right (longer than left) slightly lower than left & passes post. to right renal vein and inf. vena cava; left post. to left renal vein & + by inf. mesenteric vein renal arteries
supplies all tissues of the kidneys renal arteries
arise from the ant. aspect of the ab. aorta at level of the 2nd lumbar vertebra just inf. to renal arteries gonadal arteries
gonadal arteries in males, descend along the posterior ab wall to pass through the inguinal canal and descend into the scrotum testicular arteries
supplies the testis, epididymis, ductus deferens, and ureters testicular arteries
gonadal arteries in females; shorter than the arteries in the males and remain within the ab cavity ovarian arteries
supply the ovaries, uterine (fallopian) tubes, and ureters ovarian arteries
arises from the post. surface of the ab. aorta ~1cm superior to the bifurcation of the aorta into the right and left common iliac arteries median sacral artery
supplies the sacrum, coccyx, sacral spinal nerves, and piriformis muscle median sacral artery
first paired branches of the ab. aorta and arise immediately superior to the origin of the celiac trunk (may also arise from the renal arteries) inferior phrenic arteries
supply the diaphragm and suprarenal (adrenal) glands inferior phrenic arteries
4 pairs arise from the posterolateral surface of the ab. aorta in a way similar to the posterior intercostal arteries of the thorax; pass laterally into the ab. muscle wall and curve toward the anterior aspect of the wall lumbar arteries
supply the lumbar vertebrae, spinal cord and meninges, skin and muscles of the posterior and lateral part of the ab. wall lumbar arteries
arise from the ab. aorta at about the level of the 4th lumbar vertebra; each passes inferiorly and slightly laterally for about 5 cm and gives rise to 2 branches common iliac arteries
branches of the common iliac arteries internal iliac arteries external iliac arteries
supply the pelvic muscle, pelvic organs, external genitals, and lower limbs common iliac arteries
primary arteries of the pelvis, begin at bifurcation of the common iliac arteries to the sacroiliac joint at the level of the lumbosacral intervertebral disc; pass posteriorly as they descend into the pelvis and divide into ant. and post. divisions internal iliac arteries
supply the pelvic muscle wall, pelvic organs, buttocks, external genitals, and medial muscles of the thigh internal iliac arteries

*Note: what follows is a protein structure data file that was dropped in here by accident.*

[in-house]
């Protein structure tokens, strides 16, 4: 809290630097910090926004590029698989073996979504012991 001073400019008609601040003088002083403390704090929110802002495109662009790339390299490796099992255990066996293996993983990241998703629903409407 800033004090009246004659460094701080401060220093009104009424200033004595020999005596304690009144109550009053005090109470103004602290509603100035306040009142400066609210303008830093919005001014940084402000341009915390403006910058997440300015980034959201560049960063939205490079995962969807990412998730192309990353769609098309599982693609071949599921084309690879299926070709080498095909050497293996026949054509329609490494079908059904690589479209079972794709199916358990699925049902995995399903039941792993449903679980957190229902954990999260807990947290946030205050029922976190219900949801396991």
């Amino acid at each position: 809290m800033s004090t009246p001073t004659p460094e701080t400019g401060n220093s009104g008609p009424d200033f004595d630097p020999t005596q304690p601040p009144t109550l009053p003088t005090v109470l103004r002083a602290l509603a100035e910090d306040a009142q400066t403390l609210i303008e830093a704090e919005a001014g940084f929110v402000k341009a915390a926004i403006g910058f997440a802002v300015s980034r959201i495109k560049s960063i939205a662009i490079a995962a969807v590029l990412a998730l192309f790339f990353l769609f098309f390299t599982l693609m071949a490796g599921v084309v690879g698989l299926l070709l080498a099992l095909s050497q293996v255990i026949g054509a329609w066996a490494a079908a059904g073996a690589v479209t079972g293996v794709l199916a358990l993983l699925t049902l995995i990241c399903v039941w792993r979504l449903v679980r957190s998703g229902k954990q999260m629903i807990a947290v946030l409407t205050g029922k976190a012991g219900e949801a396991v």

larger than the internal and begin at the bifurcation of the common iliac arteries, descend along the medial border of the psoas major muscles follow pelvic brim, pass post. to midportion of inguinal lig., and become femoral arteries external iliac arteries
supply the lower ab. wall, cremaster muscle in males and round ligament of uterus in females, and the lower limb external iliac arteries
continuations of the external iliac arteries as they enter the thigh; superficial along w/ femoral vein, nerve, and deep inguinal lymph nodes in femoral triangle femoral arteries
pass beneath the sartorius muscle as they descend along the anteromedial aspents of the thighs and follow its course to distal end of thigh where they pass through an opening in the tendon of adducts magnus to end at post. aspect of knee become pop. art femoral arteries
supply muscles of the thigh--quadriceps, adductors, and hamstrings, femur, and ligaments and tendons around knee joint femoral arteries
catheter inserted through a blood vessel and advanced into the major vessels to access a heart chamber cardiac catheterization
artery in which the catheter is inserted in cardiac catheterization to reach the left side of the heart femoral artery
continuation of the femoral arteries through the popliteal fossa (space behind the knee); descend to the inferior border of the popliteus muscles where they divide into the anterior and posterior tibial arteries popliteal arteries
supply the muscles of the distal thigh, skin of the knee region, muscles of the proximal leg, knee joint, femur, patella, tibia, and fibula popliteal arteries
descend from the bifurcation of the popliteal arteries at the distal border of the popliteus muscles; smaller than the posterior tibial arteries; pass over interosseous membrane of tibia and fibula to descend through the anterior muscle compartment of leg anterior tibial arteries
become the dorsal arteries of the foot (dorsalis pedis arteries) at the ankles anterior tibial arteries
on the dorsum of the feet, the dorsal arteries of the foot give off a transverse branch at the first medial cuneiform bone; run laterally over the base of the metatarsals arcuate arteries
branch from the arcuate arteries; course along the metatarsal bones; terminate by dividing into the dorsal digital arteries dorsal metatarsal arteries
arteries that pass into the toes dorsal digital arteries
supply the tibia, fibula, anterior muscles of the leg, dorsal muscles of the foot, tarsal bones, metatarsal bones, and phalanges anterior tibial arteries
direct continuation of the popliteal arteries, descend from the bifurcation of the popliteal arteries; pass down the posterior muscular compartment of the legs deep to the soleus muscles posterior tibial arteries
pass post. to the medial malleolus at the distal end of the leg and curve forward toward the plantar surface of the feet; pass deep to the flexor retinaculum on the medial side of feet and terminate by branching into medial and lateral plantar arteries posterior tibial arteries
in the middle of the leg; from posterior tibial arteries; course laterally as they descend into the lateral compartment of the leg fibular (peroneal) arteries
from posterior tibial arteries; pass along the medial side of the sole medial plantar arteries
from posterior tibial arteries; angle toward lateral side of the sole and unite with a branch of the dorsal arteries of the foot to form the plantar arch lateral plantar arteries
arch that begins at the base of the 5th metatarsal and extends medially across the metatarsals; as it crosses the foot gives off plantar metatarsal arteries plantar arch
from plantar arch; course along the plantar surface of the metatarsal bones; terminate by dividing into plantar digital arteries plantar metatarsal arteries